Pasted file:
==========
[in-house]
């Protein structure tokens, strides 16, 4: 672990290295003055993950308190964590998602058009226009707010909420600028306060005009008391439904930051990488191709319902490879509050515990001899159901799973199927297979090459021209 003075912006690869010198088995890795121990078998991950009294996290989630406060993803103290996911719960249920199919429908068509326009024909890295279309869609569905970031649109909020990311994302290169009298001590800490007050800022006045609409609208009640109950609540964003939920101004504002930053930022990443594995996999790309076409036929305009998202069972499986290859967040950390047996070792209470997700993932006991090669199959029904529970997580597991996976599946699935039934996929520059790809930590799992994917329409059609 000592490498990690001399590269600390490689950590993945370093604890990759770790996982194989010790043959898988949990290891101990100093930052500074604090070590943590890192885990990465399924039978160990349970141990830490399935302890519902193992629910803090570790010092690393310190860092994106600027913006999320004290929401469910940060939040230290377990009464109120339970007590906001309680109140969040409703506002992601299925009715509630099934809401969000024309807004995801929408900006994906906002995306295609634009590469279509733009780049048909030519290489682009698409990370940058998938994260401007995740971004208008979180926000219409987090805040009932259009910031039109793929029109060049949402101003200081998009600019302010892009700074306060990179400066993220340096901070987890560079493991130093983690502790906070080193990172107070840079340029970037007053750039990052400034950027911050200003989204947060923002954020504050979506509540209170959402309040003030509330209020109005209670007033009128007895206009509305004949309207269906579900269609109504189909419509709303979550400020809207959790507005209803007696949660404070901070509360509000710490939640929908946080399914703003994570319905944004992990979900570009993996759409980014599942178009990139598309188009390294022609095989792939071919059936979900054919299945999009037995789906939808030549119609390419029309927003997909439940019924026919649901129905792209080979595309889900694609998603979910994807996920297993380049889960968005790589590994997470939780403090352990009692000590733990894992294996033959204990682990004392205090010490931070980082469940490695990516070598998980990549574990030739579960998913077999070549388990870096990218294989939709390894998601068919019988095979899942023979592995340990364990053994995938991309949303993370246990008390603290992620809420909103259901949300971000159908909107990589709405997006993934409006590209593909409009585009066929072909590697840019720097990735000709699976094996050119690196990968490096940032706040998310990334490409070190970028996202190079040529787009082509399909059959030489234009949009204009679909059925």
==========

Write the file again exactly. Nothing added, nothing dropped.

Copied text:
[in-house]
């Protein structure tokens, strides 16, 4: 672990290295003055993950308190964590998602058009226009707010909420600028306060005009008391439904930051990488191709319902490879509050515990001899159901799973199927297979090459021209 003075912006690869010198088995890795121990078998991950009294996290989630406060993803103290996911719960249920199919429908068509326009024909890295279309869609569905970031649109909020990311994302290169009298001590800490007050800022006045609409609208009640109950609540964003939920101004504002930053930022990443594995996999790309076409036929305009998202069972499986290859967040950390047996070792209470997700993932006991090669199959029904529970997580597991996976599946699935039934996929520059790809930590799992994917329409059609 000592490498990690001399590269600390490689950590993945370093604890990759770790996982194989010790043959898988949990290891101990100093930052500074604090070590943590890192885990990465399924039978160990349970141990830490399935302890519902193992629910803090570790010092690393310190860092994106600027913006999320004290929401469910940060939040230290377990009464109120339970007590906001309680109140969040409703506002992601299925009715509630099934809401969000024309807004995801929408900006994906906002995306295609634009590469279509733009780049048909030519290489682009698409990370940058998938994260401007995740971004208008979180926000219409987090805040009932259009910031039109793929029109060049949402101003200081998009600019302010892009700074306060990179400066993220340096901070987890560079493991130093983690502790906070080193990172107070840079340029970037007053750039990052400034950027911050200003989204947060923002954020504050979506509540209170959402309040003030509330209020109005209670007033009128007895206009509305004949309207269906579900269609109504189909419509709303979550400020809207959790507005209803007696949660404070901070509360509000710490939640929908946080399914703003994570319905944004992990979900570009993996759409980014599942178009990139598309188009390294022609095989792939071919059936979900054919299945999009037995789906939808030549119609390419029309927003997909439940019924026919649901129905792209080979595309889900694609998603979910994807996920297993380049889960968005790589590994997470939780403090352990009692000590733990894992294996033959204990682990004392205090010490931070980082469940490695990516070598998980990549574990030739579960998913077999070549388990870096990218294989939709390894998601068919019988095979899942023979592995340990364990053994995938991309949303993370246990008390603290992620809420909103259901949300971000159908909107990589709405997006993934409006590209593909409009585009066929072909590697840019720097990735000709699976094996050119690196990968490096940032706040998310990334490409070190970028996202190079040529787009082509399909059959030489234009949009204009679909059925």